Education: Passing or Failing
The state of the education sector is a major issue of the current election campaign. Voters must grade the sector before they vote
The words are strong, the language is forceful, the sentiments are probably excessive, but the meaning is clear.
"(They) have really sabotaged education for political gain," Ron Green, who served as the education minister during the United Workers Party (UWP)'s four-and-a-half year reign, has said of the Dominica Labour Party (DLP) administration.
In his assessment of the state of education here, Green saw the much touted universal secondary education programme as an example of everything that's wrong with the government's approach to education.
The UWP, which called itself the "Education Party", introduced universal secondary education on a trial basis at what is now the Pierre Charles Secondary School in Grand Bay. This was part of an agreement with the then UK Overseas Development Administration (ODA, now the Department for International Development, DFID) to construct a new secondary school in the community.
At the time, about 30 per cent of primary school students made it to secondary school, less than a quarter of secondary teachers were graduates and only 11 per cent were professionally trained.
The UWP made several promises related to the development of education in its manifesto for the 1995 general election, including free text books and increased transition rates to secondary schools.
The Grand Bay experiment was supposed to help guide the policymakers regarding the expansion of universal education. A report produced in 2001 recommended "gradual expansion" of the programme, according to the former education official, Arundel Thomas.
However, in 2005the Roosevelt Skerrit administration decided to introduce the programme island wide.
"It was introduced to all secondary schools without taking into consideration the report on the lessons from Grand Bay," Thomas told The Sun.
"They went ahead with universal secondary education without learning from the Grand Bay experience," added Green. "I think they rushed ahead with (it) for political reasons."
The decision has reaped rewards, the government information service (GIS) quoted the current education minister, Petter St. Jean, as saying in April last year. He did not say what these rewards were, but a year earlier, the then chief education officer, Steve Hyacinth, had staged a stout defence of the decision.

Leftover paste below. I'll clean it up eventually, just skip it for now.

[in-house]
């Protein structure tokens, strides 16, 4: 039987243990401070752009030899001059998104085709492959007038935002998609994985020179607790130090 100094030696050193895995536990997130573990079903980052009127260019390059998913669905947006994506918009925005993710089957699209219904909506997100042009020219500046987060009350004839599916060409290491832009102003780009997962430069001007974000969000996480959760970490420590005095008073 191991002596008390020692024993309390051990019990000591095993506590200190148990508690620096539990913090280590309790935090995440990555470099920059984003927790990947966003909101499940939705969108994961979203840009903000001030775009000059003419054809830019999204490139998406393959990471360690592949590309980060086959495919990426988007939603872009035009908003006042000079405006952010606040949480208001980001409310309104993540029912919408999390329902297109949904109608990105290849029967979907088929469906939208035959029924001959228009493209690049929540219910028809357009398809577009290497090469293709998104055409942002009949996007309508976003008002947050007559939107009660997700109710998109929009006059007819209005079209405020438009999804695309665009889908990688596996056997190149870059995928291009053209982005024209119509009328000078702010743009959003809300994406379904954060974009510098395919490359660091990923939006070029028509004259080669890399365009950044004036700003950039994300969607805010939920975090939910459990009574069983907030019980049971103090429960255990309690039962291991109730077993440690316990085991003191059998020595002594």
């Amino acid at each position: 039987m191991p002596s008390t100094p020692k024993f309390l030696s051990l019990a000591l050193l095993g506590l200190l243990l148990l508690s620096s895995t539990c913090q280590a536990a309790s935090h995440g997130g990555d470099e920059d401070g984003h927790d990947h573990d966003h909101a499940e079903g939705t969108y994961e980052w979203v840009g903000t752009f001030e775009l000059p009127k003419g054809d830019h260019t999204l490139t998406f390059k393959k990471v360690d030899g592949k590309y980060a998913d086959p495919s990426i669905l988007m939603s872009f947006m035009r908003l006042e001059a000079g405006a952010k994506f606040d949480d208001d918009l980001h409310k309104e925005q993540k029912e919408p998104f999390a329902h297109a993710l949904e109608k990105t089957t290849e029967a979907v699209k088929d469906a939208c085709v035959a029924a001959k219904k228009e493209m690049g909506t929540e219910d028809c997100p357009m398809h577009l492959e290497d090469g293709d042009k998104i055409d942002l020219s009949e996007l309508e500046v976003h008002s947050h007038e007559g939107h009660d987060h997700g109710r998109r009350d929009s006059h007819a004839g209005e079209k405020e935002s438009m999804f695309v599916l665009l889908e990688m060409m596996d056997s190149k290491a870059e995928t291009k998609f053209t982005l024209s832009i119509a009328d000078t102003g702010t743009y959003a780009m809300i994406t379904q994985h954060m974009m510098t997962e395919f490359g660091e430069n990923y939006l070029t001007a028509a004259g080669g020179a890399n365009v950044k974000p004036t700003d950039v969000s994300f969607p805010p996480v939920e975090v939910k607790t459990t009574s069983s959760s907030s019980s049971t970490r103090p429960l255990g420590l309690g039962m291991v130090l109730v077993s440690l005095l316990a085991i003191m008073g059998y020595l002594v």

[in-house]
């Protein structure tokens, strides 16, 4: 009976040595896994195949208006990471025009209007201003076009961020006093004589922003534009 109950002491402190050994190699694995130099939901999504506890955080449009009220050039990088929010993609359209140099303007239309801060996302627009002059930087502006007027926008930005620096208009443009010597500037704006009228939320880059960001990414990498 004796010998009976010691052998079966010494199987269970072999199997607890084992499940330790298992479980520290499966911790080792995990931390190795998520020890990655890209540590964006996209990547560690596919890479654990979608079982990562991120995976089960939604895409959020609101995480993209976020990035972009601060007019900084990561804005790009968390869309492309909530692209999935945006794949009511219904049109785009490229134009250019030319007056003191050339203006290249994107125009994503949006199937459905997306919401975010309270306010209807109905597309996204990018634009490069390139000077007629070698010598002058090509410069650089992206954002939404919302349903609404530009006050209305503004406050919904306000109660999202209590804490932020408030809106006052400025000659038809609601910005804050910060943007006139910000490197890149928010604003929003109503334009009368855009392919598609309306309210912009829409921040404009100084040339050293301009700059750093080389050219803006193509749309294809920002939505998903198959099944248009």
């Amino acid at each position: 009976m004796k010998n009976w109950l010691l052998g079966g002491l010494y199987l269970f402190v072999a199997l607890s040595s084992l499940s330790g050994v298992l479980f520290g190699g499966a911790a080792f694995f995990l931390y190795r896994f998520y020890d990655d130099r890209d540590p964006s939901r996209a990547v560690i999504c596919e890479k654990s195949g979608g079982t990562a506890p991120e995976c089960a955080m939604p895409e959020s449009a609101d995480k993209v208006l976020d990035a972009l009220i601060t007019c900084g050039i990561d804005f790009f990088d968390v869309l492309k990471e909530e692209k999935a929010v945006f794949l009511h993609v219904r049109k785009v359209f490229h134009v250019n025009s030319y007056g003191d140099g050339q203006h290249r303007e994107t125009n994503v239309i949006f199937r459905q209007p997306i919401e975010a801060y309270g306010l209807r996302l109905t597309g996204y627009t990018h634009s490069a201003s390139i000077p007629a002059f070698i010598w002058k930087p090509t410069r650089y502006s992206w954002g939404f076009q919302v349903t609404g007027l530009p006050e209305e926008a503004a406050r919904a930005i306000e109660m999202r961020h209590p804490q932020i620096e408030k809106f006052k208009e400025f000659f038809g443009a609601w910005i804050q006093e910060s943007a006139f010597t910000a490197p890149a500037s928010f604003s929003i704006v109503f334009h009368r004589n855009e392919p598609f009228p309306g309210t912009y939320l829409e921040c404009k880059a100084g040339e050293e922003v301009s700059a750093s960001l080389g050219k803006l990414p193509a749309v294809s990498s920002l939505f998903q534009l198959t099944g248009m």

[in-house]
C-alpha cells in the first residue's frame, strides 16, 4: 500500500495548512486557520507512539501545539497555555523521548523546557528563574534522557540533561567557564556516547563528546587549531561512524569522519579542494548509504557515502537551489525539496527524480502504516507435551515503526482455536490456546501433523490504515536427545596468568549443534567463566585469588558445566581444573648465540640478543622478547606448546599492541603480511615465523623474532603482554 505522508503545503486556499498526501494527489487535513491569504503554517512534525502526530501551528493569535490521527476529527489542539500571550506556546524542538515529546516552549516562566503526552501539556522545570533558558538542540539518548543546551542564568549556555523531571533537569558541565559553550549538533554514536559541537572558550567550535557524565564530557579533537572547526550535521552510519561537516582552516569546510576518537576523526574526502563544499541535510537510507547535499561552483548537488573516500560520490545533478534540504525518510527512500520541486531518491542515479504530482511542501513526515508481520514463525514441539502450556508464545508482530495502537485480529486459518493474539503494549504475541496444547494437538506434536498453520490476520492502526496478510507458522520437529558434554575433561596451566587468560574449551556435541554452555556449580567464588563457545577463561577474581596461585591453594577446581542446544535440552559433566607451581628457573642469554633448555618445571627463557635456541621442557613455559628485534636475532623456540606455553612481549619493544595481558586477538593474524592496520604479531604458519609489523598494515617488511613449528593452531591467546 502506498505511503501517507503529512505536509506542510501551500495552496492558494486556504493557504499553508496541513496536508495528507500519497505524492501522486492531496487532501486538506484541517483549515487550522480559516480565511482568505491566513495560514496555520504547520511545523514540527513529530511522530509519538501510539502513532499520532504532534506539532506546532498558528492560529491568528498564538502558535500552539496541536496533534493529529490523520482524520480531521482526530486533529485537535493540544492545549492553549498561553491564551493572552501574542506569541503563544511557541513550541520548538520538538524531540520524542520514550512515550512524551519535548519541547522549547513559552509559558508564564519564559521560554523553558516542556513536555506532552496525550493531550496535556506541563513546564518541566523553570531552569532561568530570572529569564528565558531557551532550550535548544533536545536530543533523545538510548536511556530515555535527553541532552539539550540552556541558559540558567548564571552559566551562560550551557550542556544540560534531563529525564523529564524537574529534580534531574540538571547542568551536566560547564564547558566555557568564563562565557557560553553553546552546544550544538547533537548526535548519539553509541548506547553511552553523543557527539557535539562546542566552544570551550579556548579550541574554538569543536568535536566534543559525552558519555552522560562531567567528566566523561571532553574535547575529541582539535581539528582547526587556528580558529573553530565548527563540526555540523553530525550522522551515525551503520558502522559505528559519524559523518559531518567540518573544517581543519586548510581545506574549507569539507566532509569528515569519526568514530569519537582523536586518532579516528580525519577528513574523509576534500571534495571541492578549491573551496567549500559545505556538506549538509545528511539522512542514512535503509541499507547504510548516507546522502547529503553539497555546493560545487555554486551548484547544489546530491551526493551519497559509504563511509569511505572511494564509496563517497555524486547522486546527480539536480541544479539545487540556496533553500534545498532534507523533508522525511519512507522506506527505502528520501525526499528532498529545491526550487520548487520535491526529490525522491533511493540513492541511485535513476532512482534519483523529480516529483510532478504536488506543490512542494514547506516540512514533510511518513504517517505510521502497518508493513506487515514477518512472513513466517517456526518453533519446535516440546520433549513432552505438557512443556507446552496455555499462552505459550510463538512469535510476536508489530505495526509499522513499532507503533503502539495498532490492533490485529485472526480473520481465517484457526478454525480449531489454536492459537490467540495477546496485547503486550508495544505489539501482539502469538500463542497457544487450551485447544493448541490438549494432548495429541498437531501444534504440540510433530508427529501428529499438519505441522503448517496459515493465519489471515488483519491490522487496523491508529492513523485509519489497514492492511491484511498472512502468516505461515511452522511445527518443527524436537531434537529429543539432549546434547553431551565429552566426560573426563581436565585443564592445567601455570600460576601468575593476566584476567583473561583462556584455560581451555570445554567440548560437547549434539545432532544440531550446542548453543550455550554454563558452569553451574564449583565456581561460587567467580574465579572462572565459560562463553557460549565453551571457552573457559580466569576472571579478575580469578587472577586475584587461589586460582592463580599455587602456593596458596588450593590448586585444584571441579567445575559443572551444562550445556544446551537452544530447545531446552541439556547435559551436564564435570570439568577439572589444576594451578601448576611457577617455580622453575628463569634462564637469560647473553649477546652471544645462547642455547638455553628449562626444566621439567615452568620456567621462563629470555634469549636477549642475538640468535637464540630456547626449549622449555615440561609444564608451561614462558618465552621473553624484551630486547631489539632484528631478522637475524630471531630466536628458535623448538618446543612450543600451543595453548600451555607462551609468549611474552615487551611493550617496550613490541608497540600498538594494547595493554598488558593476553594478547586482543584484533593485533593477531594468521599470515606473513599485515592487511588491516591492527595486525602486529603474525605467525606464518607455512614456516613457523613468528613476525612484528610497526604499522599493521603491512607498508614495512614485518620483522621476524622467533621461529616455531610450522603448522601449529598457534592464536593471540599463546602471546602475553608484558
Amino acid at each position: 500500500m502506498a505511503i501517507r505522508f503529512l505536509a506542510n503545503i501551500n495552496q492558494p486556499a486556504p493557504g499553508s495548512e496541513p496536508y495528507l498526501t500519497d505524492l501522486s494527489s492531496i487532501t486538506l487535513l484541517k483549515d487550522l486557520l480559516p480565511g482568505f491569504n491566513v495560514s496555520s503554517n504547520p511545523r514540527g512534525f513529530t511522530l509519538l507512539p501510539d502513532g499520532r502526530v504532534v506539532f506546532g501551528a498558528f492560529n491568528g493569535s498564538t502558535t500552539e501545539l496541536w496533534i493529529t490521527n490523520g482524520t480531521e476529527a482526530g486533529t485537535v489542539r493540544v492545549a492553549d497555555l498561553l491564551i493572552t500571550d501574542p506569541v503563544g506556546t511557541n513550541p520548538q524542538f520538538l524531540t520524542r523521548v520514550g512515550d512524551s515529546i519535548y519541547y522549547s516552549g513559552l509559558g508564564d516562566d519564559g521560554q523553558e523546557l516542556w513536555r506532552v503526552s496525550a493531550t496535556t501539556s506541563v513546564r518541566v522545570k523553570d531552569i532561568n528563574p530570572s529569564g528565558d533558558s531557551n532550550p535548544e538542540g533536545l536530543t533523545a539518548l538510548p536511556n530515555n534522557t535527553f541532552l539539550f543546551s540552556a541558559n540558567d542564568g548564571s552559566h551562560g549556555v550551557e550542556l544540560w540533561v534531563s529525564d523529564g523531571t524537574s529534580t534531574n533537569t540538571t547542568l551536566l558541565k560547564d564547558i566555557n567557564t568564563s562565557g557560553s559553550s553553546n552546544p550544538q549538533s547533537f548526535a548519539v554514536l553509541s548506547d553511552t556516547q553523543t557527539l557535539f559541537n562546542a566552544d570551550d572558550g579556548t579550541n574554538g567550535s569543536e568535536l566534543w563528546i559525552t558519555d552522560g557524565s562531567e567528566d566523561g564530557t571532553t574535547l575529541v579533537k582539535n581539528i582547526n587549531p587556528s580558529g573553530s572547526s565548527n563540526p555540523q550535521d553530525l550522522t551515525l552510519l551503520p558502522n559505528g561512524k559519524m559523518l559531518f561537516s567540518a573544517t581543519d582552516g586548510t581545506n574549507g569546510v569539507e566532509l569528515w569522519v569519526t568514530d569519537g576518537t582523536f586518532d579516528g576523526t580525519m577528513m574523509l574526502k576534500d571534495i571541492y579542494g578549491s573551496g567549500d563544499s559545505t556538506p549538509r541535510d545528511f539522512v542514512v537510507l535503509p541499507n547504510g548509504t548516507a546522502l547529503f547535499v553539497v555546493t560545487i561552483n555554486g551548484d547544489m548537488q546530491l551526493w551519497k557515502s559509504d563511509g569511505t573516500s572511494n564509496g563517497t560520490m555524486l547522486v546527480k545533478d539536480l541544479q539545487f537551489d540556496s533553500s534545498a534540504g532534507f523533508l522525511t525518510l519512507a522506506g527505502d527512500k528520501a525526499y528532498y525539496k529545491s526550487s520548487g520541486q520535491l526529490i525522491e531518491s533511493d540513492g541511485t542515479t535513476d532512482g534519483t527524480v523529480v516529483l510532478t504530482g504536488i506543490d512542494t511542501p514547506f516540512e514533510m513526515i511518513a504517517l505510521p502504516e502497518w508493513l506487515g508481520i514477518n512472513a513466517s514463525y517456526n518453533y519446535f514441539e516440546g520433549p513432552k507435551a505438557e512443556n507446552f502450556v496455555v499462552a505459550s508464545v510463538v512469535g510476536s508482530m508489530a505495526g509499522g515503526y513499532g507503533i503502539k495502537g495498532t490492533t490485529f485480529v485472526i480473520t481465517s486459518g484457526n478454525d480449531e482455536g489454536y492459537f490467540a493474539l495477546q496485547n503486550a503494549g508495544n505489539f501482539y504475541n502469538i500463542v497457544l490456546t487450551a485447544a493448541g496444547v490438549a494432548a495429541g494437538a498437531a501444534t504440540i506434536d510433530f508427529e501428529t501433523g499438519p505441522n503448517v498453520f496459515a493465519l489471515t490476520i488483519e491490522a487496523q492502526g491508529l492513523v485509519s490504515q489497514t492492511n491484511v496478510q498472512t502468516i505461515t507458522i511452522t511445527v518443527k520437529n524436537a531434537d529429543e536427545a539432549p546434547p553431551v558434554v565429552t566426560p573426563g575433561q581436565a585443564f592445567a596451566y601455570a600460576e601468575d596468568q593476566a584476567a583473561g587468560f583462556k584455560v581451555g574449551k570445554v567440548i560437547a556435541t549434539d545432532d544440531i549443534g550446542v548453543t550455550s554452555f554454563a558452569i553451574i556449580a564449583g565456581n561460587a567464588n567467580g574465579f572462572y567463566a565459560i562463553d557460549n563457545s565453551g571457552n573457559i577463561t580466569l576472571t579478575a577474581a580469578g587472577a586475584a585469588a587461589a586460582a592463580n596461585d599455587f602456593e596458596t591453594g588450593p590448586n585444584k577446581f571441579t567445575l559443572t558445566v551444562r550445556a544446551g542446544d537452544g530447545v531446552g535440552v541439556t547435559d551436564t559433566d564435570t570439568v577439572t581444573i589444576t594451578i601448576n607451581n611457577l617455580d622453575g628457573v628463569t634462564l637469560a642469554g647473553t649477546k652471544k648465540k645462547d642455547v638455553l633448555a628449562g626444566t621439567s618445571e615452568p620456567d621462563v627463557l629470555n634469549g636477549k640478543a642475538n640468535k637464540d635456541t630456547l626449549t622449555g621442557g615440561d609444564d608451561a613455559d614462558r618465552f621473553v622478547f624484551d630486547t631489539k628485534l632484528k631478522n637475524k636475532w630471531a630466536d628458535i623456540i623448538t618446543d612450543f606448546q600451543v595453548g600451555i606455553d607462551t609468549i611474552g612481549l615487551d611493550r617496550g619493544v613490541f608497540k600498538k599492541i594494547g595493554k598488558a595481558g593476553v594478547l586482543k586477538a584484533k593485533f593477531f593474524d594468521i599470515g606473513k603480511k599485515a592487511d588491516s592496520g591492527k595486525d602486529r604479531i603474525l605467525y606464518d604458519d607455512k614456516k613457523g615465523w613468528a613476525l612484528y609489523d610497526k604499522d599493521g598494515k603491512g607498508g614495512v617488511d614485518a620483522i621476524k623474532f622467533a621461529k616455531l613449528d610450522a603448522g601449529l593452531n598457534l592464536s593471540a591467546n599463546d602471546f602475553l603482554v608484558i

"This country could not continue with what used to be the common entrance examination, where 30 students out of a cohort would enter in secondary school. Within the world order today, we had to ensure that every child had that opportunity at his disposal. Universal secondary education is the way forward to ensure that every child has that opportunity to move on," he said then.
The programme has its share of challenges and glaring fatal flaws, critics contend. They argue that it dumps large numbers of illiterate students who fail primary school on the secondary school system, forcing teachers to try to balance the special needs of these children with the needs of those who are capable of handling secondary school work. "We are having (hundreds) of students coming out of primary schools (and into the secondary schools) without being able to read," lamented Green.
Universal secondary education is just one of many issues that concern Arundel Thomas, a former assistant chief education officer and the holder of a master's degree in education. The number of male underachievers, an inadequate pool of trained teachers and the high percentage of students who fail to graduate are among the issues that must be addressed, he told The Sun.
"Something has to be done to answer these questions. For you to say a school is a success, at least 80 per cent of students who enter first form should graduate after fifth form."
These and myriad other problems plaguing education are the result of a lack of leadership, Green contended. While stressing that he had "a lot of respect" for teachers, administrators and technical staff, the former minister had no difficulty pointing fingers at those charged with charting the course for development.
"The leadership in education, from (Roosevelt) Skerrit to Vince (Henderson) to Petter (St. Jean) has been very poor," Green said of the men who have served as ministers of education in various DLP administrations since 2000.
He told The Sun that after the UWP came to power in 1995, the party introduced a series of reforms, which included the building of new schools, the provision of opportunities for 17 teachers to receive training at the master's level and the introduction of learning support units. The introduction of universal secondary education in Grand Bay was also part of these reforms.
"We went from 33 per cent of students going from primary to secondary school, to 66 per cent," Green boasted. "My sense is this reform has been sacrificed on the altar of politics."